Alfie Evans, court statistics, Cafcass and more

Family Law|April 6th 2018

A short week in family law

The parents of Alfie Evans, the 23 month-old boy who has been on ventilation in hospital after becoming seriously ill with a catastrophic and untreatable neurodegenerative condition, have had their application to the European Court of Human Rights (ECHR) declared inadmissible. Alfie’s parents were seeking to overturn a decision that the NHS Trust may withdraw life-support from Alfie. On the 20th March they were refused permission to appeal to the Supreme Court, after a panel of Supreme Court justices headed by the President Lady Hale found that the proposed appeal was unarguable. The ECHR found “that there was no appearance of a violation of the rights and freedoms set out in the European Convention on Human Rights.” The decision is final and so that, it would seem, is the end of the legal proceedings regarding Alfie. For what little it is worth, I would echo the profound sympathy expressed by the Supreme Court justices for Alfie’s parents.

The latest Family Court statistics quarterly bulletin, for October to December 2017, has been published by the Ministry of Justice (MoJ). To be honest the main points revealed by the bulletin were not particularly exciting. They included that there was very little change in the overall number of new cases started in family courts in 2017 compared to 2016, the number of Public law cases starting in 2017 was up slightly (1%) compared to 2016, and the number of Private law cases started increased by 5% in 2017 compared to 2016. However, as I have just discovered, the MoJ includes with the bulletin a ‘data visualisation tool’ that enables those interested to delve a little deeper into the statistics, looking for significant trends. The tool is especially useful if you are interested in what is happening in a particular region of the country, or in relation to a particular case type.

In a rare piece of good news for beleaguered court welfare officers, the Children and Family Court Advisory and Support Service (Cafcass) has been rated ‘outstanding’ by the government inspectorate Ofsted. Ofsted inspectors found effective leadership, highly skilled staff and investment in technology and tools that help promote a child-centred approach to practice. It praised practice focussed on “listening to children, understanding their world and acting on their views”. The ‘outstanding’ rating is a step up from the ‘good’ rating Cafcass received when it was last inspected in 2014, and a considerable improvement from the ‘inadequate’ rating it received back in 2009. And all of this has been achieved during a period when there have been huge increases in the number of cases, both public law and private law, that Cafcass has had to deal with.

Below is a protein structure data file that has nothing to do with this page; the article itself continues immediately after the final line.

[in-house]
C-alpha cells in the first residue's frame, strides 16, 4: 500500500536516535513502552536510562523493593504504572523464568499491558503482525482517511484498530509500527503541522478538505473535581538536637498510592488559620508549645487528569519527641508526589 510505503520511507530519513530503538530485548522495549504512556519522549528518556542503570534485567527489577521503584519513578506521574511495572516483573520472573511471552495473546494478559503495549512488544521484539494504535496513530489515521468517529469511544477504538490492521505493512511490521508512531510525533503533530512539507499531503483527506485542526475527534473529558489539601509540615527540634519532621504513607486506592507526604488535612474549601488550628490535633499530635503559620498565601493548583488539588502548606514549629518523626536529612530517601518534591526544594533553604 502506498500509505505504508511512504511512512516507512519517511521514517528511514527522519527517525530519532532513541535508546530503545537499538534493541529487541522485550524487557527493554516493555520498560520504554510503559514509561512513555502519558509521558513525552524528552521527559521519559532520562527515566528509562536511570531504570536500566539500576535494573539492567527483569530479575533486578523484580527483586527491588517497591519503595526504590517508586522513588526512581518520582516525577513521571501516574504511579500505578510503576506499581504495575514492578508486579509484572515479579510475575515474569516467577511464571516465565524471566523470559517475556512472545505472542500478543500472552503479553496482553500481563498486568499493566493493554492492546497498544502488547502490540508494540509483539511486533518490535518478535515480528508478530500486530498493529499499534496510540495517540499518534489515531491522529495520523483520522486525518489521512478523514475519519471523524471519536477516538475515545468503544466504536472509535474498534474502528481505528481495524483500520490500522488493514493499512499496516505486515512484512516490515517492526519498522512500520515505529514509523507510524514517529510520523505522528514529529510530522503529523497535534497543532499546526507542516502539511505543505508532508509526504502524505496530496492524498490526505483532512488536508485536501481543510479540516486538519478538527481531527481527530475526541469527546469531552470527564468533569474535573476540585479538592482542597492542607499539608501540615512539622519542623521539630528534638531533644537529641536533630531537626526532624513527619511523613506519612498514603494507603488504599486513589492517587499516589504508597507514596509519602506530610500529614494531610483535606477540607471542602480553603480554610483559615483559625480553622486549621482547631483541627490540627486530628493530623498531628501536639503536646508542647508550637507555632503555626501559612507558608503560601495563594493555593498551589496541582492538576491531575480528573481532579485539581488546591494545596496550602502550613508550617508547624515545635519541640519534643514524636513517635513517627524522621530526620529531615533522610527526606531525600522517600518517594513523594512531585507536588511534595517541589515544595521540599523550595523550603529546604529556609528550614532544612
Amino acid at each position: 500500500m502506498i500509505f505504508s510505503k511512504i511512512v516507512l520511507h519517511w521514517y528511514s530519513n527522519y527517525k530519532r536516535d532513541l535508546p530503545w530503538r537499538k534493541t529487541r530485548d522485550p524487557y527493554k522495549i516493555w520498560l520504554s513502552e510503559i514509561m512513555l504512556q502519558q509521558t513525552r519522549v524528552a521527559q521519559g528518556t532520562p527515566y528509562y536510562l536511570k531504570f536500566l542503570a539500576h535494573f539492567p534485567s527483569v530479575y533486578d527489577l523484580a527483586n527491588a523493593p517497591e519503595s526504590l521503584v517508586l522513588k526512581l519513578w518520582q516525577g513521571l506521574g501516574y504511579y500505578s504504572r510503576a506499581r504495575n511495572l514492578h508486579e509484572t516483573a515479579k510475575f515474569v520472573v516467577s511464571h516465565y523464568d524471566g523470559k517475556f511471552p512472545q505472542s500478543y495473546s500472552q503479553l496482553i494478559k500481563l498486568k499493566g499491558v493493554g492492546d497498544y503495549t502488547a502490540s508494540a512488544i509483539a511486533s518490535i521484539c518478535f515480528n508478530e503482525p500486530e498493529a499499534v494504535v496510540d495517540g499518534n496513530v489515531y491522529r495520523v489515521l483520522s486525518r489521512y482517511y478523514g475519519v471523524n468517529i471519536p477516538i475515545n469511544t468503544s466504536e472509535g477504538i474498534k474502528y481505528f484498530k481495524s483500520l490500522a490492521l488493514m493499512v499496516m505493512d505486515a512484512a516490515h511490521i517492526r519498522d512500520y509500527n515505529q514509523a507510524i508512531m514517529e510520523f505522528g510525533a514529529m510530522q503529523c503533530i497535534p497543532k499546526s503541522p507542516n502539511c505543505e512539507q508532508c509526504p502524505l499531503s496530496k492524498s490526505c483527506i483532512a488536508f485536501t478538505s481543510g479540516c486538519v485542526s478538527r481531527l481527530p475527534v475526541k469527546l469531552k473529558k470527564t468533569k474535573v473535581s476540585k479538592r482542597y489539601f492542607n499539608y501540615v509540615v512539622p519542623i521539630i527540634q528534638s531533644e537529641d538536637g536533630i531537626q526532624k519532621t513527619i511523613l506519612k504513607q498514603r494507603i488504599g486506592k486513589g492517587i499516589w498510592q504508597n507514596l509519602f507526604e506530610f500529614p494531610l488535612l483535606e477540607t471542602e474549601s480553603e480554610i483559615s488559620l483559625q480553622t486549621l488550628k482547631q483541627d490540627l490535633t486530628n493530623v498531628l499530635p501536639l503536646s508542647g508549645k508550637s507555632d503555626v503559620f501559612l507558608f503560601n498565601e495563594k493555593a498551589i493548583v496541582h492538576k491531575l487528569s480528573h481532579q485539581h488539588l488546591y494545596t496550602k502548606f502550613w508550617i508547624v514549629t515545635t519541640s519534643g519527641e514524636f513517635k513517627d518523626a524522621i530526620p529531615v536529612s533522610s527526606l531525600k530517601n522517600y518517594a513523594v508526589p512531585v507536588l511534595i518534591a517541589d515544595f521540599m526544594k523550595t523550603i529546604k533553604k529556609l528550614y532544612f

In an unusual case the Court of Appeal has allowed an appeal by a mother against a provision in an order requiring her two children to be returned to the USA without her, if she failed to obtain a visa to re-enter the USA herself. The Court of Appeal found that the judge who made the order had failed to properly consider the effect upon the children of being separated from their mother, who was their primary carer, and with whom they had lived since December 2016. Accordingly, that part of the order was discharged, but the mother will still be required to return to the USA with the children if she does obtain a visa. In an interesting twist, the father’s own status in the USA is in doubt, as he is a Pakistani national – quite what will happen if he is unable to remain in the USA is unclear.

And finally, for those of you who are interested, a new “fast-track” procedure for certain financial remedies applications (mostly relating to maintenance) will come into effect on the 4th June. Details of the procedure are contained in The Family Procedure (Amendment) Rules 2018, which I discussed in this post.

Have a good weekend.

Author: John Bolch

John Bolch often wonders how he ever became a family lawyer. He no longer practises, but has instead earned a reputation as one of the UK's best-known family law bloggers.

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